While most death row exonerations have taken place in more recent years—largely due to the fact that people used to be awfully gung-ho about killing convicted felons—there are a few much earlier cases of innocent men being released from their death sentences. In 1910, for instance, two men in Spain were convicted of murdering a shepherd named Jose Maria Grimaldos Lopez, and prosecuted with the aim of securing the death penalty.
Those two men were Gregorio Valero and Leon Sanchez, and the gross miscarriages of justice that led to their conviction were to become infamous in Spain. Grimaldos Lopez disappeared without a trace in 1910, and despite there being no evidence of foul play, Valero and Sanchez were arrested and charged with murder. When the first trial failed to result in their conviction, the pair were tried again in 1913. This time, Valero and Sanchez were basically beaten into giving their confessions. In 1918 they were sentenced to prison time, though fortunately for them they did manage to narrowly avoid being sentenced to death, despite every effort made by the prosecution to see them killed for this crime they did not commit.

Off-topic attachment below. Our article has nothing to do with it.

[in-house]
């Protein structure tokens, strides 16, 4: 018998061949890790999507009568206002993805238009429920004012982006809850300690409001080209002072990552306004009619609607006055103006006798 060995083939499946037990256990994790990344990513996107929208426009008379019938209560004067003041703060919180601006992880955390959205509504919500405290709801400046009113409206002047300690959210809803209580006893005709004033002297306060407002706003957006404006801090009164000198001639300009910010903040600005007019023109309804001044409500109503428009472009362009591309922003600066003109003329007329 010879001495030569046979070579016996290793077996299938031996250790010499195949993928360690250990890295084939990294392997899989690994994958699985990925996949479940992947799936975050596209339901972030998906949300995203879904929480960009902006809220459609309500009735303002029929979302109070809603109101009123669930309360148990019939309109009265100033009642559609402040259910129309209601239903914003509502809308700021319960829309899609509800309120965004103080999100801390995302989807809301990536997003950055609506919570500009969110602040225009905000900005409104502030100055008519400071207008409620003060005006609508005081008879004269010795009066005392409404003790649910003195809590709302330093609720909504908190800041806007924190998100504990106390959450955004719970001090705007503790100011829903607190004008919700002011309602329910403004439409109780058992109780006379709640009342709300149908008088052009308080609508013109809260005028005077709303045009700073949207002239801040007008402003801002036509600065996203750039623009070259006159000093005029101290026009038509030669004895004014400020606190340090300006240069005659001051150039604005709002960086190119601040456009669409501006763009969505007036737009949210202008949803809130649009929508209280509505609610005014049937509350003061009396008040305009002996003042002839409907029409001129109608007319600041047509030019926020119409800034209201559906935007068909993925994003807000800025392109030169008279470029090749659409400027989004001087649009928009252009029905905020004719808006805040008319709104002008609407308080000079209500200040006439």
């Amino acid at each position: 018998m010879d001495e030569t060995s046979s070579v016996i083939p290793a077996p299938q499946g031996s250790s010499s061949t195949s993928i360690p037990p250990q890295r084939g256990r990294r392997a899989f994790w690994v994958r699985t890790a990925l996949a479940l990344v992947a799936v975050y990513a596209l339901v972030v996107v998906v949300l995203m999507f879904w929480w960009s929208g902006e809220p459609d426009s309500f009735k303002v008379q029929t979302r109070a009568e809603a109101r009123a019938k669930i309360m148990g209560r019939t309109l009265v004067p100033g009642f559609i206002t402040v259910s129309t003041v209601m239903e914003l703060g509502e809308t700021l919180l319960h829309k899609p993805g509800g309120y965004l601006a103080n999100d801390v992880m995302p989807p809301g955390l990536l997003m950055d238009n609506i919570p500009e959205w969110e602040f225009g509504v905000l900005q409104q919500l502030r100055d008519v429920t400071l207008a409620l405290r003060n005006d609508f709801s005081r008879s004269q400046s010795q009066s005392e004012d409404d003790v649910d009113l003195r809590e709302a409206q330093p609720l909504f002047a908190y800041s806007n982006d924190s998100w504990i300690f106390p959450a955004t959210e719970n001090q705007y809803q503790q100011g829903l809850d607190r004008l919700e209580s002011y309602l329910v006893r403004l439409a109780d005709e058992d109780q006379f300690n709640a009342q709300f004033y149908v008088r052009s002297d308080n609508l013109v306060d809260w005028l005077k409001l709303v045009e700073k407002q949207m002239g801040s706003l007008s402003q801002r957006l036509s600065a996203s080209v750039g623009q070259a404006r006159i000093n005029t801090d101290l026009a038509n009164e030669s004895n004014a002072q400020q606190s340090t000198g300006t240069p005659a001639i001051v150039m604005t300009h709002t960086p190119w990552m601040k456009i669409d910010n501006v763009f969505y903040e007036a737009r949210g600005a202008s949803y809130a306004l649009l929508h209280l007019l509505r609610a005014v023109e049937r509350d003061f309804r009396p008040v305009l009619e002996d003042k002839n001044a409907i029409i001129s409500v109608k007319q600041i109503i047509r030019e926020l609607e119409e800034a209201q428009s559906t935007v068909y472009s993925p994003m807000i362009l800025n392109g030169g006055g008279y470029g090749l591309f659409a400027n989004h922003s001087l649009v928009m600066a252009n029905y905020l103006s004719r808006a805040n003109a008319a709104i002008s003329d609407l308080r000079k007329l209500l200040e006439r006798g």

They were later exonerated when Grimaldos Lopez was discovered alive in a nearby town; apparently he had been living there the whole time. Oops.
No one would deny that thirty-four years is a very long time. And every one of those years must feel longer when you’re on death row, waiting for that fateful day when the guards will enter your cell with their heads bowed. Yet that’s exactly what Sakae Menda went through. He spent more than three decades on Japan’s death row for a crime he did not commit.
Menda was arrested in 1948 for the murder of a priest and his wife who lived nearby. The police held him for three weeks without access to a lawyer, and they tortured him into a confession. He was convicted in 1951, and spent those long thirty-four years in a solitary cell with virtually no human interaction, before finally being released.
Menda, now eighty-seven years old, currently works as an activist. In 2007 he delivered a speech against the death penalty to the World Congress. He has also lobbied the United Nations in the hope of abolishing capital punishment around the world.